Synthesis, a series of books developed by the Chemical Heritage Foundation and published by the University of Chicago Press, seeks to shed light on the history of chemistry, broadly construed, and its diverse roles in society. Topics covered in the series, now in its third year, have been extremely varied, ranging from alchemical secrets to the intersections of business and biotechnology. Contributors include top scholars in the history of science and a number of past recipients of Beckman Center fellowships.
Karen Merikangas Darling
Angela N.H. Creager, John E. Lesch, Ann Johnson, Lawrence M. Principe, Alan Rocke, E. C. Spary, and Audra J. Wolfe
- In spring 2015 the University of Chicago Press and CHF have added two more books to the Synthesis series. The first, The Recombinant University: Genetic Engineering and the Emergence of Stanford Biotechnology, written by former Beckman Center fellow Doogab Yi, will be available in March. The second, Pure Intelligence: The Life of William Hyde Wollaston by Melvyn Usselman, will be published in May. Find out about these works, as well as two more slated for 2015, at the University of Chicago Press.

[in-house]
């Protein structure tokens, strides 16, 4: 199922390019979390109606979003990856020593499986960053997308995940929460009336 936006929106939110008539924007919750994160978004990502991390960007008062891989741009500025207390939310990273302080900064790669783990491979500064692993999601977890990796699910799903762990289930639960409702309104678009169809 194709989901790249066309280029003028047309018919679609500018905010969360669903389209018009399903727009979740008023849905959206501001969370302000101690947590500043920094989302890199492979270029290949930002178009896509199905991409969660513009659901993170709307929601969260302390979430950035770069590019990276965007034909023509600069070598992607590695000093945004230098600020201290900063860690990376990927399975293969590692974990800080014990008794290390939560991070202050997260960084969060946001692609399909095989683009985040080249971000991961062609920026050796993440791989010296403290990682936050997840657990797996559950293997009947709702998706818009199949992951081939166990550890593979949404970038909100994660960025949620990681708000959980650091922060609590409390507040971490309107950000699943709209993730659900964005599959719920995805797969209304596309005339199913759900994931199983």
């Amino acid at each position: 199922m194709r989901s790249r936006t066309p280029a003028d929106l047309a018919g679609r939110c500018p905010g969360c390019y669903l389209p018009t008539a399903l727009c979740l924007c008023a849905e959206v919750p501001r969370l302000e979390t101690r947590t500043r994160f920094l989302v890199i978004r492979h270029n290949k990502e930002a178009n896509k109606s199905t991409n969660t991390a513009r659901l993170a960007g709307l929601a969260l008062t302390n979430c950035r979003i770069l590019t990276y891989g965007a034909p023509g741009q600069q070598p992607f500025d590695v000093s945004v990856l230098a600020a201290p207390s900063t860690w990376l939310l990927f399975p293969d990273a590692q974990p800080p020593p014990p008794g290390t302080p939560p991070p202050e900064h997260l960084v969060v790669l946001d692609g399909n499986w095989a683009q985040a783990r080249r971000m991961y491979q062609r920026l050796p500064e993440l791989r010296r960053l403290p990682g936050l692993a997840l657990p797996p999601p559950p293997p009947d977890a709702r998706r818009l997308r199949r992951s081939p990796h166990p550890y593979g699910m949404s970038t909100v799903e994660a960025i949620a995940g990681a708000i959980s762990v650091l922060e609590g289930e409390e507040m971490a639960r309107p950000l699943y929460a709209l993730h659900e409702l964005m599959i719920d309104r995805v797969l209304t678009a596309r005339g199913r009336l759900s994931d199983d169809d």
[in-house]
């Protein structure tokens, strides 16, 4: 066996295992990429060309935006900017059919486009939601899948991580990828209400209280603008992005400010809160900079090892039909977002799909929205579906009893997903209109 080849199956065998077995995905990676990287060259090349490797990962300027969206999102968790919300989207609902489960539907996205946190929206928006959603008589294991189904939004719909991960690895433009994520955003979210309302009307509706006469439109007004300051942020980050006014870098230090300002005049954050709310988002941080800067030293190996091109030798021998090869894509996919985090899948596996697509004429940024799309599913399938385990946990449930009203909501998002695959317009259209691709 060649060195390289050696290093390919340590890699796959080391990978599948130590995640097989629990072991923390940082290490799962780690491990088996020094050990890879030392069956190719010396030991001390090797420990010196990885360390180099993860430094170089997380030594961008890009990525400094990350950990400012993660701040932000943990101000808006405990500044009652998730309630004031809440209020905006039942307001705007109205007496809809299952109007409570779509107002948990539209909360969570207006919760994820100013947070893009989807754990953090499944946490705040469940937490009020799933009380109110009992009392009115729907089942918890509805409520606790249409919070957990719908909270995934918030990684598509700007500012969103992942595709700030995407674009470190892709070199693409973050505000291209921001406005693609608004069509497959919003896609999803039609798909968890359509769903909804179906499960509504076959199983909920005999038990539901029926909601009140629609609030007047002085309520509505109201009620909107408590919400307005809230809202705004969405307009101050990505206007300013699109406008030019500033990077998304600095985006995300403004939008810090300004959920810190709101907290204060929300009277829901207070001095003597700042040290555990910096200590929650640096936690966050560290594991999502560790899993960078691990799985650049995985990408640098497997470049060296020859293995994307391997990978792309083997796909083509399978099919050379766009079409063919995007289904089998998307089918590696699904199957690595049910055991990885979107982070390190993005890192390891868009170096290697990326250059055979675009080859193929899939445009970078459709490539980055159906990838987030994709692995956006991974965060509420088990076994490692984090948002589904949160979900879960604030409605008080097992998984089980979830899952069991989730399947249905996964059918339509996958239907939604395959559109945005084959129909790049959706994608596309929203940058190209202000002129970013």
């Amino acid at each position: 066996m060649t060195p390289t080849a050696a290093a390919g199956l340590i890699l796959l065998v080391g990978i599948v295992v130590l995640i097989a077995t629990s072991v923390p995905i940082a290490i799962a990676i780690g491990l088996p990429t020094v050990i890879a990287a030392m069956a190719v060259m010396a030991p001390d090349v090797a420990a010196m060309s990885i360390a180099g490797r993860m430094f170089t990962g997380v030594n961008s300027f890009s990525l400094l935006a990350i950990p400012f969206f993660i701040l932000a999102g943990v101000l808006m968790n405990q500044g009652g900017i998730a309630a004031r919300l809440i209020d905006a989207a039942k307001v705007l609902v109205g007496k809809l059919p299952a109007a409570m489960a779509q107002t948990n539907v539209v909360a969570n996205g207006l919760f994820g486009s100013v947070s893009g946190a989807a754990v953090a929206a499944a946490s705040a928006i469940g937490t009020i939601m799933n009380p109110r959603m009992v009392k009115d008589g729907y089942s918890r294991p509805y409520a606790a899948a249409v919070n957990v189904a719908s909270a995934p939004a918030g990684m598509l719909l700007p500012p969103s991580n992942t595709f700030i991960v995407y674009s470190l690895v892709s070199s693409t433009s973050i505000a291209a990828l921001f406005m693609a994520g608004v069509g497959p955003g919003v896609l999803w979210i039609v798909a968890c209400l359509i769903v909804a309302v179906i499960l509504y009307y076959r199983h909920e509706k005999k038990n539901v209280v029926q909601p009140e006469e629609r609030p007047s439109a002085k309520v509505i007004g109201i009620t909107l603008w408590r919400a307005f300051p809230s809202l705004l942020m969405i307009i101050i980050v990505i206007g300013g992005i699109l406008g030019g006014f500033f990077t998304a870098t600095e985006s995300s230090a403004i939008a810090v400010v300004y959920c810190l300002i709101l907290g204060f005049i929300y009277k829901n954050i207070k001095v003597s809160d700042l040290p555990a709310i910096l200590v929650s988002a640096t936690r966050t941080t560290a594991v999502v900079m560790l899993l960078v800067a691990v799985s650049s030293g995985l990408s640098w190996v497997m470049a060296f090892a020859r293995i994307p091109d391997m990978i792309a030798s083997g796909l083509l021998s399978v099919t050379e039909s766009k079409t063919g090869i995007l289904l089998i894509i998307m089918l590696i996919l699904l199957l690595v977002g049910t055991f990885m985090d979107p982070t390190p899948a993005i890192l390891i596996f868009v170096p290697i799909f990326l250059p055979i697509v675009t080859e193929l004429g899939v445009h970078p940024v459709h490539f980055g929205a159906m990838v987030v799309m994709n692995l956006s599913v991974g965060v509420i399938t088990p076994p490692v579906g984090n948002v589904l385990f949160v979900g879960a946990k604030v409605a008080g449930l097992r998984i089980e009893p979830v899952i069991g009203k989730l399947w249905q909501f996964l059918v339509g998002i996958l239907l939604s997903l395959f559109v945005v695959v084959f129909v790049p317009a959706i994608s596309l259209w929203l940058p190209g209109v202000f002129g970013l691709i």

- We are pleased to announce that Joseph Gabriel will be speaking at the Chemical Heritage Foundation about his book Medical Monopoly: Intellectual Property Rights and the Origins of the Modern Pharmaceutical Industry. The talk will take place on June 10, 2015, at 6:00 p.m. For further details and to register to attend this talk, see the lecture event page.
Alan J. Rocke
“The realm of atoms and molecules has long been a battlefield among scientists: what role should mental images and visual tools play in charting the unseen? In this richly textured and closely argued study, Alan Rocke brings the 19th-century debates alive. From August Kekulé’s famous dreamlike visions of molecular structures to Hermann Kopp’s fanciful depictions of travels within the molecular world, Rocke argues for the importance of mental imagery in nudging cutting-edge science along.”—David J. Kaiser, Massachusetts Institute of Technology
Sally Smith Hughes